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Alice Jones: Atheists already have temples – they're called galleries and museums


Religion. It's all about big buildings, isn't it? This week Liam Neeson, below, declared that he was considering converting to Islam – because the mosques are really nice. The actor, who was raised a Catholic, has been filming in Istanbul, an experience which has led him to commune with his inner Muslim.

"The call to prayer happens five times a day, and for the first week, it drives you crazy, and then it just gets into your spirit, and it's the most beautiful, beautiful thing," he told The Sun in an interview to promote his new film. "There are 4,000 mosques in the city. Some are just stunning, and it really makes me think about becoming a Muslim." Just like that. It's not clear whether he read the Koran to check if he agrees with the fundamentals of the faith first.

Now take Alain de Botton, who has just announced his plan to build a series of "Temples for Atheists" around the UK, starting with a £1m, 150ft black tower in the City of the London. "Why should religious people have the most beautiful buildings in the land?" asked the writer/philosopher, who has a new book out. "It's time atheists had their own versions of the great cathedrals."

In fact, quite apart from the fact that organising atheism along the lines of a religion is wrong-headed, non-believers already have plenty of beautiful, secular, buildings – galleries, museums, universities, parliaments – to thrill their souls. And while it is true that religions have always used art – awe-inspiring architecture, rousing song, compelling stories – to transmit ideas and invoke a sense of the divine, to focus purely on aesthetics like De Botton and Neeson is to take a shallow pick'n'mix approach to faith. They want to keep the best bits of religion without bothering to engage with its trickier depths. In fact, the only belief to which both seem to subscribe is that nothing sells a new book or film like a trite, superficially controversial apercu about religion.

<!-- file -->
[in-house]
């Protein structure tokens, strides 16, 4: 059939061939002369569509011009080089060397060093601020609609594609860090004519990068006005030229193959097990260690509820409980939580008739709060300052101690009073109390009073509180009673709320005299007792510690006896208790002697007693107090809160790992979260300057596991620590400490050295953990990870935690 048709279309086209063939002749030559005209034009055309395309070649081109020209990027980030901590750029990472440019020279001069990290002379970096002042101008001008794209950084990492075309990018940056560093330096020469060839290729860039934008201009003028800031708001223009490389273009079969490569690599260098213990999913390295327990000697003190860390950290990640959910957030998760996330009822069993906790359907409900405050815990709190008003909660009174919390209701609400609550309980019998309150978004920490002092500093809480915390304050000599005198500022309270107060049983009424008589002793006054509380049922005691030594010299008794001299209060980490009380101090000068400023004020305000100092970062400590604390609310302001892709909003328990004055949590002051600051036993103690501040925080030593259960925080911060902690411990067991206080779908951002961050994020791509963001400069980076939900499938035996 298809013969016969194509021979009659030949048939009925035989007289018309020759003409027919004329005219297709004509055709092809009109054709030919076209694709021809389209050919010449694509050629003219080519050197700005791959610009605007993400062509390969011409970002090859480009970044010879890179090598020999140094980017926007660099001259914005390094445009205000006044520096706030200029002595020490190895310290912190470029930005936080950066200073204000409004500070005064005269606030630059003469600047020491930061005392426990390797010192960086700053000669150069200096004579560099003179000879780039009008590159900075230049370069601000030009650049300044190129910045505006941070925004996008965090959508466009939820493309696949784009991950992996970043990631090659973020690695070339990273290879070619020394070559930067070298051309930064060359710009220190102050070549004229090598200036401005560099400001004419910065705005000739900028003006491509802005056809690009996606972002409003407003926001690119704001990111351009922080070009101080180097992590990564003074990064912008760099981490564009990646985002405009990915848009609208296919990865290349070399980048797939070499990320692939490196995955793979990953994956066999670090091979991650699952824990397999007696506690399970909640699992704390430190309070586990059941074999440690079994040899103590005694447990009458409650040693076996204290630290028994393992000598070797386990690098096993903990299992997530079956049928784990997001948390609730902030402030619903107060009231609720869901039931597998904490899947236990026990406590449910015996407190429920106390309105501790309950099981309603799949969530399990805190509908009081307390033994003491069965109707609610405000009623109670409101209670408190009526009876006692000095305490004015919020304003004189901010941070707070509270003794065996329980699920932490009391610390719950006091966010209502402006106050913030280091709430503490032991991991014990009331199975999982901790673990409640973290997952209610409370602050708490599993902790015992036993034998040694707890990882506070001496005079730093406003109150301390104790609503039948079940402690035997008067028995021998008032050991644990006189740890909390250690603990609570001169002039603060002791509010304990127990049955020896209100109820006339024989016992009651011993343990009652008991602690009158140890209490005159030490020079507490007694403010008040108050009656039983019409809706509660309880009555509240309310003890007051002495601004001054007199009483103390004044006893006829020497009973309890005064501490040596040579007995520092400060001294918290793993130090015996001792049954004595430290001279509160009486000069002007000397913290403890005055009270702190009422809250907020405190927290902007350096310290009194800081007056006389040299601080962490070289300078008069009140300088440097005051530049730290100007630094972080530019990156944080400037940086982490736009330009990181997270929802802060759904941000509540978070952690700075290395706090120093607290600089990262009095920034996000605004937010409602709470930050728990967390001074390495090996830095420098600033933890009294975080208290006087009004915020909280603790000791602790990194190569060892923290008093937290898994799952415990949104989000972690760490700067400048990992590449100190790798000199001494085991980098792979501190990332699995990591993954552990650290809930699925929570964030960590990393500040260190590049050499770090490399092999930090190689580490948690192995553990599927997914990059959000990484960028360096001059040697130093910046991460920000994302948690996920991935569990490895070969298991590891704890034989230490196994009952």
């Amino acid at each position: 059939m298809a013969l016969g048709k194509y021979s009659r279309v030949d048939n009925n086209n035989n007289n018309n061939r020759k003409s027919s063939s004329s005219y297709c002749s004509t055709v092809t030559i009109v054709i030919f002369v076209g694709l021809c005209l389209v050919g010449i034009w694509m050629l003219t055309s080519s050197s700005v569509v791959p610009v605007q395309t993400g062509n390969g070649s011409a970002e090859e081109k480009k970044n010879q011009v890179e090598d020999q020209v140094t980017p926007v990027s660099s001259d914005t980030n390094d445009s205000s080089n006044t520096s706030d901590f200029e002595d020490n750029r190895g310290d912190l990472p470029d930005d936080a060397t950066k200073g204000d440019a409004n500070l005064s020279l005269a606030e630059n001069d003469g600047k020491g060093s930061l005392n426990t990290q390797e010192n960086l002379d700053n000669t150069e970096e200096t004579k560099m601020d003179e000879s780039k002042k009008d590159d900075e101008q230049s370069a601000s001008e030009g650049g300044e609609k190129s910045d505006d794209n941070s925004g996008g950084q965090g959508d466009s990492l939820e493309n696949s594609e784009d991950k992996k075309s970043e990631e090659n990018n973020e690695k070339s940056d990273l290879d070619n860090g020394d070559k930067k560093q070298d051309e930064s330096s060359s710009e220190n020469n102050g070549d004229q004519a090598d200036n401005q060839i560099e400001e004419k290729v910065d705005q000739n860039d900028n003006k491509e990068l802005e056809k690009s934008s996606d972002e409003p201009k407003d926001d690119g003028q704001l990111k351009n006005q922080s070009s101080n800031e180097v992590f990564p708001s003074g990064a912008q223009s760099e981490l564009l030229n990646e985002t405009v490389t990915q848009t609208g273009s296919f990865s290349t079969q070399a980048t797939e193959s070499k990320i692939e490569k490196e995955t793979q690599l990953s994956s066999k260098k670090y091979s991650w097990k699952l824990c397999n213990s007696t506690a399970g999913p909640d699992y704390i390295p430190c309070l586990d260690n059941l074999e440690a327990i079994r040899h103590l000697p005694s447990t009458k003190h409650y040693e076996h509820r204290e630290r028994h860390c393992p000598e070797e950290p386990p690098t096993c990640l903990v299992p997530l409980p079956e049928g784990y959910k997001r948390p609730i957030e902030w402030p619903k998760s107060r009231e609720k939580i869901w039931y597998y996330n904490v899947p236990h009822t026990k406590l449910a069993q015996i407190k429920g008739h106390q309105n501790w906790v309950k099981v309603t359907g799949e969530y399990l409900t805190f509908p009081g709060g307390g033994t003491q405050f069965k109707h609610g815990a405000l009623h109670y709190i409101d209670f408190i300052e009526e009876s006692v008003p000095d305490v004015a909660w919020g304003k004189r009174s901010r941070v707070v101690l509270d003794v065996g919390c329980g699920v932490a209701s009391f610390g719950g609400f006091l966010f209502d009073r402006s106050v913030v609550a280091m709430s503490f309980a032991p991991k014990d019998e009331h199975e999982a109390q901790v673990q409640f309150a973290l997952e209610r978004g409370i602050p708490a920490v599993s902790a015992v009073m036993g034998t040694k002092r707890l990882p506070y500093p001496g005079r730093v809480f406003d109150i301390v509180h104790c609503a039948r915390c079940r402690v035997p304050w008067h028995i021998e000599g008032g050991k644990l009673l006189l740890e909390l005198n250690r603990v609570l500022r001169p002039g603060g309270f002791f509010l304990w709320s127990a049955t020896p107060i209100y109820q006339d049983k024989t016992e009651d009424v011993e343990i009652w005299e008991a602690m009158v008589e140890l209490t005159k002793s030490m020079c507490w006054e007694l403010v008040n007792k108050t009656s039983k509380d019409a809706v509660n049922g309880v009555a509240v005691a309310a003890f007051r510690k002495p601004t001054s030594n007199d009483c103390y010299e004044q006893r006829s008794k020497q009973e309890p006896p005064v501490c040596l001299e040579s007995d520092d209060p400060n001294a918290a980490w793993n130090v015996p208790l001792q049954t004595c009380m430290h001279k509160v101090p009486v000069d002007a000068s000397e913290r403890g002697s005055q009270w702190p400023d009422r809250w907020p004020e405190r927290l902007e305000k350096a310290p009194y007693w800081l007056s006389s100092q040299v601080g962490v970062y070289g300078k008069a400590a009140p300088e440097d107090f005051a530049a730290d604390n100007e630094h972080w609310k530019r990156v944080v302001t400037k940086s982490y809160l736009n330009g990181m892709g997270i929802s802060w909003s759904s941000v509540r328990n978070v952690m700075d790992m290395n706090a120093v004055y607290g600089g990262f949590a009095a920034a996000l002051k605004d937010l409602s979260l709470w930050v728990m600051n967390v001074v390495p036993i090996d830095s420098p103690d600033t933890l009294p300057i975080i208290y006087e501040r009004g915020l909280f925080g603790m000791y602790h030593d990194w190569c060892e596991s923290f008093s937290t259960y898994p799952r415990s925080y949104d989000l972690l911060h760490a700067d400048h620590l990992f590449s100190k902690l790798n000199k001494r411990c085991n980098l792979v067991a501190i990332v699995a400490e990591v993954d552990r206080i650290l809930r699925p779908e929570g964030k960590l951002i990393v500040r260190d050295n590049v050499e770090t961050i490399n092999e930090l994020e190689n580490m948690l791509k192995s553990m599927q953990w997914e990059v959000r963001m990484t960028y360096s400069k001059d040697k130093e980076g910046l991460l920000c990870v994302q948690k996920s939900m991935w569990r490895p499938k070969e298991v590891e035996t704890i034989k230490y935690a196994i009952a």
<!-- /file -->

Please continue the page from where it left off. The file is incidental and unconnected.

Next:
* The narrative arc is the same every single time. I'm not talking about Richard Curtis films but about Oscar nominations. Year in, year out, the starchy announcement of the shortlists is greeted by Braveheart-style roars of outrage on behalf of those who have been "snubbed". It's even worse in the age of Twitter, when everyone can take instantly to their keyboards to moan that their favourite has been overlooked. It's the Oscars, guys. If there was an Oscar for Best Overlooking, it would go to the Oscars.

Amid the carping, there was one shining light in my newsfeed this week – Patton Oswalt, who had been tipped to get a nomination for his performance in Young Adult. When he found himself left out in the cold, he took to Twitter and treated his followers to a series of updates from an imaginary party for Oscar Snub-ees. "Might be out of booze – Serkis has Pogues on the jukebox & Fassbender just showed up in a pirate hat." "Dude, GET DOWN HERE. Gosling is doing keg stands and Olsen & Dunst LITERALLY just emerged from a shower of rose petals." etc. So much more fun than the usual gracious loser shtick – someone give the man an award.

* Television contests live by their catchphrases. They can be excitable – "Gladiators ... Rrready!" – or stern – "You are the weakest link, goodbye" – or downright desperate – "I'm a Celebrity, Get Me Out of Here!". Have they ever, though, been eschatological?

It's a pertinent question now that Andrew Lloyd Webber has embarked on auditions for his latest talent show, which this time aims to find a leading man for a West End revival of Jesus Christ Superstar.

In each of the previous series, nervous contestants have been cheered through to the next week's show with the words: "You could be Joseph/ Maria/ Nancy/ Dorothy". So it follows that the new show's catchphrase will be the cautiously apocalyptic: "You could be Jesus."

As if reality television contestants needed the ego boost.